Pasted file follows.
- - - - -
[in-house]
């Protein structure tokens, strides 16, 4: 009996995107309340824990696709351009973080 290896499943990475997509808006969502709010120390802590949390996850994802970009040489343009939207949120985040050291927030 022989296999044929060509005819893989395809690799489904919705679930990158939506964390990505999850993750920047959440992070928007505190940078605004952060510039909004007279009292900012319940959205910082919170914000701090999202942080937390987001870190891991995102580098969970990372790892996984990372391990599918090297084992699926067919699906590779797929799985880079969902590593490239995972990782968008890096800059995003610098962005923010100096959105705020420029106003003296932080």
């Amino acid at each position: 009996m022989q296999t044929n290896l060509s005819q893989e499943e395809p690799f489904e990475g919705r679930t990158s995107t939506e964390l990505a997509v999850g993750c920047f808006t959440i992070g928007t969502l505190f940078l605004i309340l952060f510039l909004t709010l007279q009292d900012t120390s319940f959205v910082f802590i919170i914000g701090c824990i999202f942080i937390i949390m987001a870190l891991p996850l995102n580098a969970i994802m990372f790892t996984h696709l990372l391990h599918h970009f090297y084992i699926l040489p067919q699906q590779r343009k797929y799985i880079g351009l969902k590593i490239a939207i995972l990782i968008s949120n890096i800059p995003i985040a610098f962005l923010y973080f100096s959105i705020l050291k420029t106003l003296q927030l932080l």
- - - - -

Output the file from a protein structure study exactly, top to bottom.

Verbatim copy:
[in-house]
């Protein structure tokens, strides 16, 4: 009996995107309340824990696709351009973080 290896499943990475997509808006969502709010120390802590949390996850994802970009040489343009939207949120985040050291927030 022989296999044929060509005819893989395809690799489904919705679930990158939506964390990505999850993750920047959440992070928007505190940078605004952060510039909004007279009292900012319940959205910082919170914000701090999202942080937390987001870190891991995102580098969970990372790892996984990372391990599918090297084992699926067919699906590779797929799985880079969902590593490239995972990782968008890096800059995003610098962005923010100096959105705020420029106003003296932080």
């Amino acid at each position: 009996m022989q296999t044929n290896l060509s005819q893989e499943e395809p690799f489904e990475g919705r679930t990158s995107t939506e964390l990505a997509v999850g993750c920047f808006t959440i992070g928007t969502l505190f940078l605004i309340l952060f510039l909004t709010l007279q009292d900012t120390s319940f959205v910082f802590i919170i914000g701090c824990i999202f942080i937390i949390m987001a870190l891991p996850l995102n580098a969970i994802m990372f790892t996984h696709l990372l391990h599918h970009f090297y084992i699926l040489p067919q699906q590779r343009k797929y799985i880079g351009l969902k590593i490239a939207i995972l990782i968008s949120n890096i800059p995003i985040a610098f962005l923010y973080f100096s959105i705020l050291k420029t106003l003296q927030l932080l």